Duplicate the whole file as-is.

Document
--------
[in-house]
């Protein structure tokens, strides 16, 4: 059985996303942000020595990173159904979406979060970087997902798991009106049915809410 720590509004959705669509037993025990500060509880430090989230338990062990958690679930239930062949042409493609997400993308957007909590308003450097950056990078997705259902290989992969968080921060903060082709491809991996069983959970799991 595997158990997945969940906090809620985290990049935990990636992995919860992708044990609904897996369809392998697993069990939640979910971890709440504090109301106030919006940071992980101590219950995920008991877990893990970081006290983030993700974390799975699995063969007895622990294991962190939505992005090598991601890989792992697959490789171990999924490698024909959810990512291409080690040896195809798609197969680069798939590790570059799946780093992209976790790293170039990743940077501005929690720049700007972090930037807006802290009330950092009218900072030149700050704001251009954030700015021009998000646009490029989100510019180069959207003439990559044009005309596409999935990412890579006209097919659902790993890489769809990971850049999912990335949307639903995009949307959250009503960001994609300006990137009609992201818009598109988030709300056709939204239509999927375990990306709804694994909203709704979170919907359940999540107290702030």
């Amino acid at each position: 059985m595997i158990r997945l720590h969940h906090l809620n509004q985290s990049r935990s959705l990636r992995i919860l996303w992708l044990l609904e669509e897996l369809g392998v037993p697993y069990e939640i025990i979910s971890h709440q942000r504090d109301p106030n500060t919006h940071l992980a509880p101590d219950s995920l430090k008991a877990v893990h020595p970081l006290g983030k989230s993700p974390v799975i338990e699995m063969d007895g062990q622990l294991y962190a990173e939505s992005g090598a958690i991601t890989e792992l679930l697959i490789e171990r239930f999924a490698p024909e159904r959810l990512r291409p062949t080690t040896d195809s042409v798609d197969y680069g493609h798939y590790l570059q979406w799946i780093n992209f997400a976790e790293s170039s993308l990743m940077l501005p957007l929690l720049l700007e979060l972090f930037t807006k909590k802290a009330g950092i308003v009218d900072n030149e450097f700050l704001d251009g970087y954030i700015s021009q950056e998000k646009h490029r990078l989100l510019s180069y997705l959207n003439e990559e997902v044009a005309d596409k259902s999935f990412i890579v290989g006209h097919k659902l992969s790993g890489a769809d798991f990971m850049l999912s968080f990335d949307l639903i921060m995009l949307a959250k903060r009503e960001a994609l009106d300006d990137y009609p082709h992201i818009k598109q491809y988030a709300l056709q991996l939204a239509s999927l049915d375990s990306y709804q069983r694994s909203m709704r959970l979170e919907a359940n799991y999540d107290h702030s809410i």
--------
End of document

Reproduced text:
[in-house]
């Protein structure tokens, strides 16, 4: 059985996303942000020595990173159904979406979060970087997902798991009106049915809410 720590509004959705669509037993025990500060509880430090989230338990062990958690679930239930062949042409493609997400993308957007909590308003450097950056990078997705259902290989992969968080921060903060082709491809991996069983959970799991 595997158990997945969940906090809620985290990049935990990636992995919860992708044990609904897996369809392998697993069990939640979910971890709440504090109301106030919006940071992980101590219950995920008991877990893990970081006290983030993700974390799975699995063969007895622990294991962190939505992005090598991601890989792992697959490789171990999924490698024909959810990512291409080690040896195809798609197969680069798939590790570059799946780093992209976790790293170039990743940077501005929690720049700007972090930037807006802290009330950092009218900072030149700050704001251009954030700015021009998000646009490029989100510019180069959207003439990559044009005309596409999935990412890579006209097919659902790993890489769809990971850049999912990335949307639903995009949307959250009503960001994609300006990137009609992201818009598109988030709300056709939204239509999927375990990306709804694994909203709704979170919907359940999540107290702030």
């Amino acid at each position: 059985m595997i158990r997945l720590h969940h906090l809620n509004q985290s990049r935990s959705l990636r992995i919860l996303w992708l044990l609904e669509e897996l369809g392998v037993p697993y069990e939640i025990i979910s971890h709440q942000r504090d109301p106030n500060t919006h940071l992980a509880p101590d219950s995920l430090k008991a877990v893990h020595p970081l006290g983030k989230s993700p974390v799975i338990e699995m063969d007895g062990q622990l294991y962190a990173e939505s992005g090598a958690i991601t890989e792992l679930l697959i490789e171990r239930f999924a490698p024909e159904r959810l990512r291409p062949t080690t040896d195809s042409v798609d197969y680069g493609h798939y590790l570059q979406w799946i780093n992209f997400a976790e790293s170039s993308l990743m940077l501005p957007l929690l720049l700007e979060l972090f930037t807006k909590k802290a009330g950092i308003v009218d900072n030149e450097f700050l704001d251009g970087y954030i700015s021009q950056e998000k646009h490029r990078l989100l510019s180069y997705l959207n003439e990559e997902v044009a005309d596409k259902s999935f990412i890579v290989g006209h097919k659902l992969s790993g890489a769809d798991f990971m850049l999912s968080f990335d949307l639903i921060m995009l949307a959250k903060r009503e960001a994609l009106d300006d990137y009609p082709h992201i818009k598109q491809y988030a709300l056709q991996l939204a239509s999927l049915d375990s990306y709804q069983r694994s909203m709704r959970l979170e919907a359940n799991y999540d107290h702030s809410i």